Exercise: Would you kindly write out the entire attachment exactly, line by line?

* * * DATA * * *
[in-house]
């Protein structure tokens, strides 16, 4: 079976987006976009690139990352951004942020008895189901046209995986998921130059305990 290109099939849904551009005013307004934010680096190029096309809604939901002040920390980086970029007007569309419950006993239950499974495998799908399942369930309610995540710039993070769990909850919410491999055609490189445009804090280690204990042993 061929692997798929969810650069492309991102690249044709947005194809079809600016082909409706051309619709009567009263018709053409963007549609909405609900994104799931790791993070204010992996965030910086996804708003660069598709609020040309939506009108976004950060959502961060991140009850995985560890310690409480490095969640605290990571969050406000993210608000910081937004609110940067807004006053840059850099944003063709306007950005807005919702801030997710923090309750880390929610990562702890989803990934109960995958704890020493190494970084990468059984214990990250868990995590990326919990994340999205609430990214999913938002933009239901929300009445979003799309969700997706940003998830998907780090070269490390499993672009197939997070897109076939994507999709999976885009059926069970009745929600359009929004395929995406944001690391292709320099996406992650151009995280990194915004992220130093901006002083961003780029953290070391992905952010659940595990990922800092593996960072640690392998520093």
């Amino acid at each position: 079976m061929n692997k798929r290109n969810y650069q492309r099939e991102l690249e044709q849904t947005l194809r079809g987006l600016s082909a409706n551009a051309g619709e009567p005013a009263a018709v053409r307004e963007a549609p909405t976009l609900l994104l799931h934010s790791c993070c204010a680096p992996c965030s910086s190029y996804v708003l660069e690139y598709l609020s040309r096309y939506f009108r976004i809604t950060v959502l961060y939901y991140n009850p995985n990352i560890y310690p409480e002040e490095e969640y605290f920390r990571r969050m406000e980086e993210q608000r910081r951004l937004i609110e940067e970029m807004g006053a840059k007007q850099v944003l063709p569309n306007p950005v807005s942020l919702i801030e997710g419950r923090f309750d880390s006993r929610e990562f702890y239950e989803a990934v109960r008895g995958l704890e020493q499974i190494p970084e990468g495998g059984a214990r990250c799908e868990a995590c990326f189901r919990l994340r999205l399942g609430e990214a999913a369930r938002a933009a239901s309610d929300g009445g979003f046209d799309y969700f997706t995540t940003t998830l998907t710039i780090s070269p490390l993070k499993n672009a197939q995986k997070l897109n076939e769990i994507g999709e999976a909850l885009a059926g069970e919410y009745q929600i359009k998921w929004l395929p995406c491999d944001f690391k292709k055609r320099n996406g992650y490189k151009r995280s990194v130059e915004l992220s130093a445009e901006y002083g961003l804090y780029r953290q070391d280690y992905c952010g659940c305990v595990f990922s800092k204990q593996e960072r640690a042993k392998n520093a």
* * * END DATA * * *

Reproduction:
[in-house]
């Protein structure tokens, strides 16, 4: 079976987006976009690139990352951004942020008895189901046209995986998921130059305990 290109099939849904551009005013307004934010680096190029096309809604939901002040920390980086970029007007569309419950006993239950499974495998799908399942369930309610995540710039993070769990909850919410491999055609490189445009804090280690204990042993 061929692997798929969810650069492309991102690249044709947005194809079809600016082909409706051309619709009567009263018709053409963007549609909405609900994104799931790791993070204010992996965030910086996804708003660069598709609020040309939506009108976004950060959502961060991140009850995985560890310690409480490095969640605290990571969050406000993210608000910081937004609110940067807004006053840059850099944003063709306007950005807005919702801030997710923090309750880390929610990562702890989803990934109960995958704890020493190494970084990468059984214990990250868990995590990326919990994340999205609430990214999913938002933009239901929300009445979003799309969700997706940003998830998907780090070269490390499993672009197939997070897109076939994507999709999976885009059926069970009745929600359009929004395929995406944001690391292709320099996406992650151009995280990194915004992220130093901006002083961003780029953290070391992905952010659940595990990922800092593996960072640690392998520093």
């Amino acid at each position: 079976m061929n692997k798929r290109n969810y650069q492309r099939e991102l690249e044709q849904t947005l194809r079809g987006l600016s082909a409706n551009a051309g619709e009567p005013a009263a018709v053409r307004e963007a549609p909405t976009l609900l994104l799931h934010s790791c993070c204010a680096p992996c965030s910086s190029y996804v708003l660069e690139y598709l609020s040309r096309y939506f009108r976004i809604t950060v959502l961060y939901y991140n009850p995985n990352i560890y310690p409480e002040e490095e969640y605290f920390r990571r969050m406000e980086e993210q608000r910081r951004l937004i609110e940067e970029m807004g006053a840059k007007q850099v944003l063709p569309n306007p950005v807005s942020l919702i801030e997710g419950r923090f309750d880390s006993r929610e990562f702890y239950e989803a990934v109960r008895g995958l704890e020493q499974i190494p970084e990468g495998g059984a214990r990250c799908e868990a995590c990326f189901r919990l994340r999205l399942g609430e990214a999913a369930r938002a933009a239901s309610d929300g009445g979003f046209d799309y969700f997706t995540t940003t998830l998907t710039i780090s070269p490390l993070k499993n672009a197939q995986k997070l897109n076939e769990i994507g999709e999976a909850l885009a059926g069970e919410y009745q929600i359009k998921w929004l395929p995406c491999d944001f690391k292709k055609r320099n996406g992650y490189k151009r995280s990194v130059e915004l992220s130093a445009e901006y002083g961003l804090y780029r953290q070391d280690y992905c952010g659940c305990v595990f990922s800092k204990q593996e960072r640690a042993k392998n520093a």